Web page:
And I wasn't even that great on The Breakfast Club, as you could probably do a good self-segregating-teen-cliques drama today (this was three years before "Heathers"), if it wasn't written by some immature guy in his forties desperately trying to smooch up and blame Anyone Over Thirty.

 

Haven't checked Guinness lately, but I recall Hughes having gotten the actual "Fastest Screenplay" record at one point for writing Ferris, Breakfast, and Weird Science in four days.  Even then, I remember thinking they LOOKED like it.

 

T-Newton

 

Also, if there are really Millennials who thought of Bob Clark as a genius, because he made the most iconic Christmas movie, they probably never heard of Baby Geniuses and Superbabies: Baby Geniuses 2, which he also directed. Uggghhh...

 

Nobody remembers Turk 182, except that there was a movie from That Decade with the funny title, and even I had forgotten Loose Cannons until someone mentioned it on the Gene Hackman thread.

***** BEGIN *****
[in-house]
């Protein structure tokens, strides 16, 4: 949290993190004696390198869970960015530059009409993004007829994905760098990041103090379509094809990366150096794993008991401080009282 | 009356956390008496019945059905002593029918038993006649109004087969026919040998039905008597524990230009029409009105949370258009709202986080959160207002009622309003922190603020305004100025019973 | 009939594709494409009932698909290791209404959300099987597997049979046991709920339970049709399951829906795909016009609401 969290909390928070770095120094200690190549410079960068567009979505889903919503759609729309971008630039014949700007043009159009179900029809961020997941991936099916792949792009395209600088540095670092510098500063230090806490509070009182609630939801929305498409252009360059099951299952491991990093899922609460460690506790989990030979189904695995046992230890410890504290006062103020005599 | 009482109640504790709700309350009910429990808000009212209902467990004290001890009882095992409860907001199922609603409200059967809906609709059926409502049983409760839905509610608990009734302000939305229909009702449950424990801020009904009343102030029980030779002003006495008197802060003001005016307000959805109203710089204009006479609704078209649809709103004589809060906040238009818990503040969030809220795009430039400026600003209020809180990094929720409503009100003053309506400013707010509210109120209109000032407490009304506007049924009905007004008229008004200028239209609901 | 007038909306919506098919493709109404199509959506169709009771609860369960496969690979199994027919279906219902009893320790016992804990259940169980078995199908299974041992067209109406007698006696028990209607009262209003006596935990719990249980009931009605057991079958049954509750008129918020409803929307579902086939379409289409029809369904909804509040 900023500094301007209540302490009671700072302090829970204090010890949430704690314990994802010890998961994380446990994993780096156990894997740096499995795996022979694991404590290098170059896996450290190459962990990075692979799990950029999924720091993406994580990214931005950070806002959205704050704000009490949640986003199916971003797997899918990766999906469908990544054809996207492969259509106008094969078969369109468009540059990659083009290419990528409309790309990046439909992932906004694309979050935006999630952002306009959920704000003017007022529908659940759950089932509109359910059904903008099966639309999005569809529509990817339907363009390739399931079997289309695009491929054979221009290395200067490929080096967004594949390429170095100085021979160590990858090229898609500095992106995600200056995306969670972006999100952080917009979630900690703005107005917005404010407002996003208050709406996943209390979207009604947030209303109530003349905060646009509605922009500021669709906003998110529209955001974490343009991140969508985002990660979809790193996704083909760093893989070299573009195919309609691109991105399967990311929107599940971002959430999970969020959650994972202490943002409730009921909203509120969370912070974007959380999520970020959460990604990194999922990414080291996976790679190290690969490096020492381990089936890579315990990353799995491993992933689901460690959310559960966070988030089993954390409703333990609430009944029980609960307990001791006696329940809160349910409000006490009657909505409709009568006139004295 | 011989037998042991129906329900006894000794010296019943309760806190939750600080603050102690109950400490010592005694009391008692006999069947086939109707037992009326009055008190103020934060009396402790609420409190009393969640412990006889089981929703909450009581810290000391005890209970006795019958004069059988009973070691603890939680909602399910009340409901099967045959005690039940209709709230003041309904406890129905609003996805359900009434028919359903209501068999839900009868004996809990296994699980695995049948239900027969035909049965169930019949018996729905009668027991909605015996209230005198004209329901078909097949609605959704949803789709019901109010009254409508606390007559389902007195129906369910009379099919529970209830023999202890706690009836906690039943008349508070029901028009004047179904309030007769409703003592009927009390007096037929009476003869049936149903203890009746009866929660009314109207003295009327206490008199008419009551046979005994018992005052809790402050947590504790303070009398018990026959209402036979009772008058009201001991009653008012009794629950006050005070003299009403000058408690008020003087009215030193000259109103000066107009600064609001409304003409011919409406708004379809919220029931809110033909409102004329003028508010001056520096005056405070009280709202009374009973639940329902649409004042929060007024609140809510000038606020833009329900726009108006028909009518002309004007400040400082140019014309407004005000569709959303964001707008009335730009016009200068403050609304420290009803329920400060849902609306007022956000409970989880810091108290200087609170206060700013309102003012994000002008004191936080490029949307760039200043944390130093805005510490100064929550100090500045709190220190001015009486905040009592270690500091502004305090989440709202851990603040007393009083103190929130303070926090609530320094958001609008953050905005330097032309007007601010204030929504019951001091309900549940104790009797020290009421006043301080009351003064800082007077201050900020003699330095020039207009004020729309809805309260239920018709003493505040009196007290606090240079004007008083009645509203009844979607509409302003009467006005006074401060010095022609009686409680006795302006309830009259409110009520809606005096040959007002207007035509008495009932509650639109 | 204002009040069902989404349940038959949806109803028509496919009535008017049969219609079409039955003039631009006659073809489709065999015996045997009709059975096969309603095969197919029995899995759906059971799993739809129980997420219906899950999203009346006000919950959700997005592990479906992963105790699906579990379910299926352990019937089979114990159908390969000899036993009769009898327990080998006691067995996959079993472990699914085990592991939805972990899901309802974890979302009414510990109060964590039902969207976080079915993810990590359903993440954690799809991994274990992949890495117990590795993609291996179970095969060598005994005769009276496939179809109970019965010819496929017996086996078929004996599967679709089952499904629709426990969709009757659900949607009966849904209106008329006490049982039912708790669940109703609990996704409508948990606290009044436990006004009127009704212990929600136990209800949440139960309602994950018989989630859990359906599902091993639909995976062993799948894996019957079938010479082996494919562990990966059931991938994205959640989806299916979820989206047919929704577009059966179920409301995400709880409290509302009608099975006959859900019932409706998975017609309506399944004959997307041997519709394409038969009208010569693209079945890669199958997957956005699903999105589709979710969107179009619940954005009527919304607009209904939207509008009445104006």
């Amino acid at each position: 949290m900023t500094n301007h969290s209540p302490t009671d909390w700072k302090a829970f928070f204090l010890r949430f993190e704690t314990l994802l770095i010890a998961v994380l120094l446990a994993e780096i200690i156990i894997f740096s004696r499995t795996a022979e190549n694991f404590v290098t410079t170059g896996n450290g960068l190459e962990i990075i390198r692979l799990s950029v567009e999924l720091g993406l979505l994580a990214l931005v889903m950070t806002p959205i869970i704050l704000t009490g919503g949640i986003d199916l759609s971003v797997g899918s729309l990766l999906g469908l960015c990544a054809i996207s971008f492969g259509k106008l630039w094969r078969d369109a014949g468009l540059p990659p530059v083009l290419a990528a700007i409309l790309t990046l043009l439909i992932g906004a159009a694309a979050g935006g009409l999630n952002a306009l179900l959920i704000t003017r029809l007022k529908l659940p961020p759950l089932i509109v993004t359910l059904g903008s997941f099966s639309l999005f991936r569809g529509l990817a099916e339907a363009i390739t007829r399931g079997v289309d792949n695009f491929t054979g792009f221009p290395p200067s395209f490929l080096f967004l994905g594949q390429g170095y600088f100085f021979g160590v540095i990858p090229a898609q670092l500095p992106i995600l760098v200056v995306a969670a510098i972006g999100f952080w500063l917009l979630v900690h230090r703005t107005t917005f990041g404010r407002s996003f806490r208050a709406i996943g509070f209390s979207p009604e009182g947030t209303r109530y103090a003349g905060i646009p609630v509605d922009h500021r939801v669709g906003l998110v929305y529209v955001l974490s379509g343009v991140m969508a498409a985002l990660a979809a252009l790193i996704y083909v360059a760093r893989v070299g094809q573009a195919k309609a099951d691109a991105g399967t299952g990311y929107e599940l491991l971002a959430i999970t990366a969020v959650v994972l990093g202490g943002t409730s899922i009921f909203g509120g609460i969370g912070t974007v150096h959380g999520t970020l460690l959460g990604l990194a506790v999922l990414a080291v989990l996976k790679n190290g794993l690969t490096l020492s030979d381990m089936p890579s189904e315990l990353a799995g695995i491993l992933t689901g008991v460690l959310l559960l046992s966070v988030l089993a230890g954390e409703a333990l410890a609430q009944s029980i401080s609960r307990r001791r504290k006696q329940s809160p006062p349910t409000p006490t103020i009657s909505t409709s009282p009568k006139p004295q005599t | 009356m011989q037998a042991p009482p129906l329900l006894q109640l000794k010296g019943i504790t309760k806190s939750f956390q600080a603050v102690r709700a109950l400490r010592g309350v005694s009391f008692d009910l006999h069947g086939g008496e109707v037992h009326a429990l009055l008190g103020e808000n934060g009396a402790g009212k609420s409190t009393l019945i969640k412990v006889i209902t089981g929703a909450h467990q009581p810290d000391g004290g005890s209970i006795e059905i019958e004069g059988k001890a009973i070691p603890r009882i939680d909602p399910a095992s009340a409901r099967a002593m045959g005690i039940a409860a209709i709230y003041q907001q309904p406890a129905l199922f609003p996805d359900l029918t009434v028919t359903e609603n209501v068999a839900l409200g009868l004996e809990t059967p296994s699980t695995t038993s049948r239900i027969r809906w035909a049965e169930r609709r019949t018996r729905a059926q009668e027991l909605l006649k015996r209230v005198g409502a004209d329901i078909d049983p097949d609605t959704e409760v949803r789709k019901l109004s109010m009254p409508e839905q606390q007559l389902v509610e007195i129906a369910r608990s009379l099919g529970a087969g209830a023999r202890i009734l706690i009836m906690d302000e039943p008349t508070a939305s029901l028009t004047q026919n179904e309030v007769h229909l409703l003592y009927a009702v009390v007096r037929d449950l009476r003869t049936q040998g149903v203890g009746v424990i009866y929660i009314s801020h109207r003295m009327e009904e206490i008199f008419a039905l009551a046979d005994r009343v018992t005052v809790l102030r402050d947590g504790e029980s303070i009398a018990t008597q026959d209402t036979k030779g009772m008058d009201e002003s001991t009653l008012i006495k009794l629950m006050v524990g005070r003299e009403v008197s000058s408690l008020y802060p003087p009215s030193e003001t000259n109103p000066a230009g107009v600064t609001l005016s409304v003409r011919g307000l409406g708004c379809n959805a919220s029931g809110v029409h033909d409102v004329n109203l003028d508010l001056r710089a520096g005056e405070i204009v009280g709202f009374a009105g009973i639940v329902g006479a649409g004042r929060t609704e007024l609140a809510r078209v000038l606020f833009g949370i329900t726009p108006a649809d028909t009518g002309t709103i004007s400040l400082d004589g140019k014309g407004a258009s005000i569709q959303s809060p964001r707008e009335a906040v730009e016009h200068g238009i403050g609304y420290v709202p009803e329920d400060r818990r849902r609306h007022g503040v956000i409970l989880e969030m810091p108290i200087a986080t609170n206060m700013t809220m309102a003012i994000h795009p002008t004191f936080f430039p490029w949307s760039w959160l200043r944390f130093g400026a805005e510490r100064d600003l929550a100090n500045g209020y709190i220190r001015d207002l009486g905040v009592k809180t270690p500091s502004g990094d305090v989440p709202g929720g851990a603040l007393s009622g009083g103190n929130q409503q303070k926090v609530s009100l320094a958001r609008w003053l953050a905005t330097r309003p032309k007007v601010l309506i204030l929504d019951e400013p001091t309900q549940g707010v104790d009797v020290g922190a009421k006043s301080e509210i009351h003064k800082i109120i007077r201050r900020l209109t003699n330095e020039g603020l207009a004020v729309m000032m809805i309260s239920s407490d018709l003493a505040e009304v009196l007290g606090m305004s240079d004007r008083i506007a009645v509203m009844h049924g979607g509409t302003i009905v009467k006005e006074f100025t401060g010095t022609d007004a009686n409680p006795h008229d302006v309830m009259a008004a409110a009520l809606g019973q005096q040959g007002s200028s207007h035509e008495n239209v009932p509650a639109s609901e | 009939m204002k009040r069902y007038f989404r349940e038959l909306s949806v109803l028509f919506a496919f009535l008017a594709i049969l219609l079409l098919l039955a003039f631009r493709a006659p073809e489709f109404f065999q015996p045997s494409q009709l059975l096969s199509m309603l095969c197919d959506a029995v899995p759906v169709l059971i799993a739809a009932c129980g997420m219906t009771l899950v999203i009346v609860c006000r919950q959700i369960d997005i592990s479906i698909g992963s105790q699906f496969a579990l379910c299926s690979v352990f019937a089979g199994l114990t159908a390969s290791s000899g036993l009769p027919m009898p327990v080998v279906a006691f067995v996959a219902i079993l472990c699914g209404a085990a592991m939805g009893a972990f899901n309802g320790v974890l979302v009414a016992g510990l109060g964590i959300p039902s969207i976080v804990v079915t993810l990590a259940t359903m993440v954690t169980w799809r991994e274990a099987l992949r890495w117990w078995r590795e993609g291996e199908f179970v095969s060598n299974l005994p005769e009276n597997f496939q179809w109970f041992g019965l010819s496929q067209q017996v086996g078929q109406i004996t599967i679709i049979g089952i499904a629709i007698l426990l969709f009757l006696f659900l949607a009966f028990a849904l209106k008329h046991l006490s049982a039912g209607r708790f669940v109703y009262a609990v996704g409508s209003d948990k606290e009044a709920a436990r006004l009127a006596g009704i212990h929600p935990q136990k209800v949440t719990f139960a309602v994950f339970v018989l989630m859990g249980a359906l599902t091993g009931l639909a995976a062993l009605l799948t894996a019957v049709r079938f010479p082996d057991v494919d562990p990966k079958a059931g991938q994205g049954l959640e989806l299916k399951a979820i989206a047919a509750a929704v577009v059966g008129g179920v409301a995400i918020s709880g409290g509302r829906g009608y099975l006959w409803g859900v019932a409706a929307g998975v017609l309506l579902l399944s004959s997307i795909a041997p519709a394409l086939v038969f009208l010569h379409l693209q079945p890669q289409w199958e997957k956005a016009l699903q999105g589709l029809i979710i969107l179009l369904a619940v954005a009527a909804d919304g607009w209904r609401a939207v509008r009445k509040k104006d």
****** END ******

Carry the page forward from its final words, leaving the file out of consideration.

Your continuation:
Clark was reasonably good at horror (Murder by Decree is one of the great Sherlock Holmes films, hands down), but anything else sort of....looked like it was From the Director of Porky's.

 

But, in favorable contribution, Clark may have inspired the obnoxious director that Alan Alda outwits in "Sweet Liberty".

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Yeah, I recall at the time his reputation wasn't that great. Generally regarded as a hack with a few moments of inspiration, but a nose for churning out modest hits. His relatively young death, coupled with the ever rising nostalgia tide, elevated his standing, as it often does.

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With you on that one, Lawrence.

 

Also, if there are really Millennials who thought of Bob Clark as a genius, because he made the most iconic Christmas movie, they probably never heard of Baby Geniuses and Superbabies: Baby Geniuses 2, which he also directed. Uggghhh...

 

 

I would not use A Christmas Story as evidence of directorial brilliance.